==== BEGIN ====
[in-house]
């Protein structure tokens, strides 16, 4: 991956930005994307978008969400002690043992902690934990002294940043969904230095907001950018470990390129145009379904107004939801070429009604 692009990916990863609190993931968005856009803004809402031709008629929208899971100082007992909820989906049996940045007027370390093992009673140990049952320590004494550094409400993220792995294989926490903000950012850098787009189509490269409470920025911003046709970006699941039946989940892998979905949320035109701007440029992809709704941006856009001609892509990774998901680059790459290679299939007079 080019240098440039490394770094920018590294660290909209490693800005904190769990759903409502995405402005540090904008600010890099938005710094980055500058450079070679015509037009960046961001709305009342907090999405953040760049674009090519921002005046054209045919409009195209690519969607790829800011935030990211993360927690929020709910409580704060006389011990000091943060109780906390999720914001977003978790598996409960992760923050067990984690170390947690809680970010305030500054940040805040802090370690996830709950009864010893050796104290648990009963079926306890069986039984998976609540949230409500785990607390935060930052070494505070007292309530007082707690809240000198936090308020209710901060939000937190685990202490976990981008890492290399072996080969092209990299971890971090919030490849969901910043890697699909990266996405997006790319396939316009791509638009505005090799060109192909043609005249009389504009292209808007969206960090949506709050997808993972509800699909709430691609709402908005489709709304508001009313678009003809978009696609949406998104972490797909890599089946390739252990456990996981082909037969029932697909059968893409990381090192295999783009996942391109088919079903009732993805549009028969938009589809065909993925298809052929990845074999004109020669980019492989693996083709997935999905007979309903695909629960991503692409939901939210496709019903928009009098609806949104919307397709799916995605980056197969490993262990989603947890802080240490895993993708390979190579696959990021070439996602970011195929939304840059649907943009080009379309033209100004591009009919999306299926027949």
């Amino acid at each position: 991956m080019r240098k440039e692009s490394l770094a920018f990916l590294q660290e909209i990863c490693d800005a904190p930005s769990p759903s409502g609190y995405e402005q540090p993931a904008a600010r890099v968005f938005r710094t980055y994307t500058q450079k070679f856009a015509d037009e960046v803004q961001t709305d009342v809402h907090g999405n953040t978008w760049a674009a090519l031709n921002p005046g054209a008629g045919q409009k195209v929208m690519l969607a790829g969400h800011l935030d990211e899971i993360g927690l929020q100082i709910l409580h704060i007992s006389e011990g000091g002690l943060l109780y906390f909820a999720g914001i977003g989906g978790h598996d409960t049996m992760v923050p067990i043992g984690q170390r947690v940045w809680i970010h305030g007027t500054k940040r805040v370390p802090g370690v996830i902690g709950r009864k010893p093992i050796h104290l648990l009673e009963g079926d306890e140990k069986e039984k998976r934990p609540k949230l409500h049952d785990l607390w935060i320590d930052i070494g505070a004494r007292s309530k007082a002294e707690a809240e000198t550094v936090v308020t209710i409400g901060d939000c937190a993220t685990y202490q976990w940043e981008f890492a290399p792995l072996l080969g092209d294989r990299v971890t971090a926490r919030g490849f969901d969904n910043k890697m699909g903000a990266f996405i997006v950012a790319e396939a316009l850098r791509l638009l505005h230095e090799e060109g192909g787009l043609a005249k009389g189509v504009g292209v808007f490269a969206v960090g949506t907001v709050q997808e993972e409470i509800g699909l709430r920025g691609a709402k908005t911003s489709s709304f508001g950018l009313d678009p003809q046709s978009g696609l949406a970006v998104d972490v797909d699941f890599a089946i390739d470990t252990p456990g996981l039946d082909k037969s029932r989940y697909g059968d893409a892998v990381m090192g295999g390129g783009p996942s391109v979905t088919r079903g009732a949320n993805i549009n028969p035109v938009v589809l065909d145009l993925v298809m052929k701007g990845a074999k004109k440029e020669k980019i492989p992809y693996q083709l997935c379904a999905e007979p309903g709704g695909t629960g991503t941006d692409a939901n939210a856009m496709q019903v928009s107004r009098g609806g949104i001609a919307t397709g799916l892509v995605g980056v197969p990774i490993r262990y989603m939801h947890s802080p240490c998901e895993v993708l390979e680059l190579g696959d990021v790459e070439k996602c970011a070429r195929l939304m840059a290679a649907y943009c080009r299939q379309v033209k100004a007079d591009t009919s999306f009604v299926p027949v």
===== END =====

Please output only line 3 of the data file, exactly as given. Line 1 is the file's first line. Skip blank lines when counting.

């Amino acid at each position: 991956m080019r240098k440039e692009s490394l770094a920018f990916l590294q660290e909209i990863c490693d800005a904190p930005s769990p759903s409502g609190y995405e402005q540090p993931a904008a600010r890099v968005f938005r710094t980055y994307t500058q450079k070679f856009a015509d037009e960046v803004q961001t709305d009342v809402h907090g999405n953040t978008w760049a674009a090519l031709n921002p005046g054209a008629g045919q409009k195209v929208m690519l969607a790829g969400h800011l935030d990211e899971i993360g927690l929020q100082i709910l409580h704060i007992s006389e011990g000091g002690l943060l109780y906390f909820a999720g914001i977003g989906g978790h598996d409960t049996m992760v923050p067990i043992g984690q170390r947690v940045w809680i970010h305030g007027t500054k940040r805040v370390p802090g370690v996830i902690g709950r009864k010893p093992i050796h104290l648990l009673e009963g079926d306890e140990k069986e039984k998976r934990p609540k949230l409500h049952d785990l607390w935060i320590d930052i070494g505070a004494r007292s309530k007082a002294e707690a809240e000198t550094v936090v308020t209710i409400g901060d939000c937190a993220t685990y202490q976990w940043e981008f890492a290399p792995l072996l080969g092209d294989r990299v971890t971090a926490r919030g490849f969901d969904n910043k890697m699909g903000a990266f996405i997006v950012a790319e396939a316009l850098r791509l638009l505005h230095e090799e060109g192909g787009l043609a005249k009389g189509v504009g292209v808007f490269a969206v960090g949506t907001v709050q997808e993972e409470i509800g699909l709430r920025g691609a709402k908005t911003s489709s709304f508001g950018l009313d678009p003809q046709s978009g696609l949406a970006v998104d972490v797909d699941f890599a089946i390739d470990t252990p456990g996981l039946d082909k037969s029932r989940y697909g059968d893409a892998v990381m090192g295999g390129g783009p996942s391109v979905t088919r079903g009732a949320n993805i549009n028969p035109v938009v589809l065909d145009l993925v298809m052929k701007g990845a074999k004109k440029e020669k980019i492989p992809y693996q083709l997935c379904a999905e007979p309903g709704g695909t629960g991503t941006d692409a939901n939210a856009m496709q019903v928009s107004r009098g609806g949104i001609a919307t397709g799916l892509v995605g980056v197969p990774i490993r262990y989603m939801h947890s802080p240490c998901e895993v993708l390979e680059l190579g696959d990021v790459e070439k996602c970011a070429r195929l939304m840059a290679a649907y943009c080009r299939q379309v033209k100004a007079d591009t009919s999306f009604v299926p027949v």